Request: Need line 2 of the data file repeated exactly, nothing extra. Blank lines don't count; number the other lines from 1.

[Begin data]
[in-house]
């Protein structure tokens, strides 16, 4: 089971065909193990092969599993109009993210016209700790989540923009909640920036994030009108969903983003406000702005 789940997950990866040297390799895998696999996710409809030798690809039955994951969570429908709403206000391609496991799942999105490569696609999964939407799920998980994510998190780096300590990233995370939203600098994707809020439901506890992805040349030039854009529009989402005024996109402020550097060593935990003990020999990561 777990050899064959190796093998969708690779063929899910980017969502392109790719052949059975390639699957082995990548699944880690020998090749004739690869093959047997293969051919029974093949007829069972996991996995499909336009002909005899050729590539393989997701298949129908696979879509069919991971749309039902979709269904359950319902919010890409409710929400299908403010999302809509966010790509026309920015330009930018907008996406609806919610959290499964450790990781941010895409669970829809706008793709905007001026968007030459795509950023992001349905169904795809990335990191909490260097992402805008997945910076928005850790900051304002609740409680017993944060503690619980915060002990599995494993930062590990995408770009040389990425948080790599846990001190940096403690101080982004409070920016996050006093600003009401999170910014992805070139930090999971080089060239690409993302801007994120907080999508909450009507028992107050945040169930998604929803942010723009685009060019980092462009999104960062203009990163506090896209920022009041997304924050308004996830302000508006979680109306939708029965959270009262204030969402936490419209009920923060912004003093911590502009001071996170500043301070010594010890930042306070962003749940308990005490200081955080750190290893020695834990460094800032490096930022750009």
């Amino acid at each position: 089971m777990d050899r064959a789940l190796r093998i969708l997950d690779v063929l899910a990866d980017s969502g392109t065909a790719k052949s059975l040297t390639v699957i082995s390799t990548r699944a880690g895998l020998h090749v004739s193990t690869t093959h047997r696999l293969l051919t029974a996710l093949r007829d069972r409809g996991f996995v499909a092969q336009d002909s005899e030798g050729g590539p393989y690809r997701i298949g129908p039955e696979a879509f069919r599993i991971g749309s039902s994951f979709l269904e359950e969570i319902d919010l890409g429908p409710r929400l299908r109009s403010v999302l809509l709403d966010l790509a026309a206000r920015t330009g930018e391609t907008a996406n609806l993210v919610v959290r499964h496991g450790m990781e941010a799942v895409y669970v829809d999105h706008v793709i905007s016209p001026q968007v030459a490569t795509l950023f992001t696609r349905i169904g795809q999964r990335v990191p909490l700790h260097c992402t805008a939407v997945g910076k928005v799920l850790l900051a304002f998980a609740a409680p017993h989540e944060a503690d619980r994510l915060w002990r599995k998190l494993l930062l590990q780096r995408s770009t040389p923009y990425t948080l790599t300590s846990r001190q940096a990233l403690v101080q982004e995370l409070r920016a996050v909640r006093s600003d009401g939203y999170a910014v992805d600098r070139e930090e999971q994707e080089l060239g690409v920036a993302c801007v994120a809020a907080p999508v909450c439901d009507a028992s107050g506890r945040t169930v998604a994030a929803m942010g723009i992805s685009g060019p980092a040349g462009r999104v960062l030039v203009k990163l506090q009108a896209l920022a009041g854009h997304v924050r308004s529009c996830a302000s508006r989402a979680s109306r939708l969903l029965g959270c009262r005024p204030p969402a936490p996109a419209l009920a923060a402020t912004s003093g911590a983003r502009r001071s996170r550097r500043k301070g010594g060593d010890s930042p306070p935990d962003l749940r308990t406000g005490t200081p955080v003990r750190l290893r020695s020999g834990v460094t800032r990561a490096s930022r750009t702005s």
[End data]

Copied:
């Protein structure tokens, strides 16, 4: 089971065909193990092969599993109009993210016209700790989540923009909640920036994030009108969903983003406000702005 789940997950990866040297390799895998696999996710409809030798690809039955994951969570429908709403206000391609496991799942999105490569696609999964939407799920998980994510998190780096300590990233995370939203600098994707809020439901506890992805040349030039854009529009989402005024996109402020550097060593935990003990020999990561 777990050899064959190796093998969708690779063929899910980017969502392109790719052949059975390639699957082995990548699944880690020998090749004739690869093959047997293969051919029974093949007829069972996991996995499909336009002909005899050729590539393989997701298949129908696979879509069919991971749309039902979709269904359950319902919010890409409710929400299908403010999302809509966010790509026309920015330009930018907008996406609806919610959290499964450790990781941010895409669970829809706008793709905007001026968007030459795509950023992001349905169904795809990335990191909490260097992402805008997945910076928005850790900051304002609740409680017993944060503690619980915060002990599995494993930062590990995408770009040389990425948080790599846990001190940096403690101080982004409070920016996050006093600003009401999170910014992805070139930090999971080089060239690409993302801007994120907080999508909450009507028992107050945040169930998604929803942010723009685009060019980092462009999104960062203009990163506090896209920022009041997304924050308004996830302000508006979680109306939708029965959270009262204030969402936490419209009920923060912004003093911590502009001071996170500043301070010594010890930042306070962003749940308990005490200081955080750190290893020695834990460094800032490096930022750009």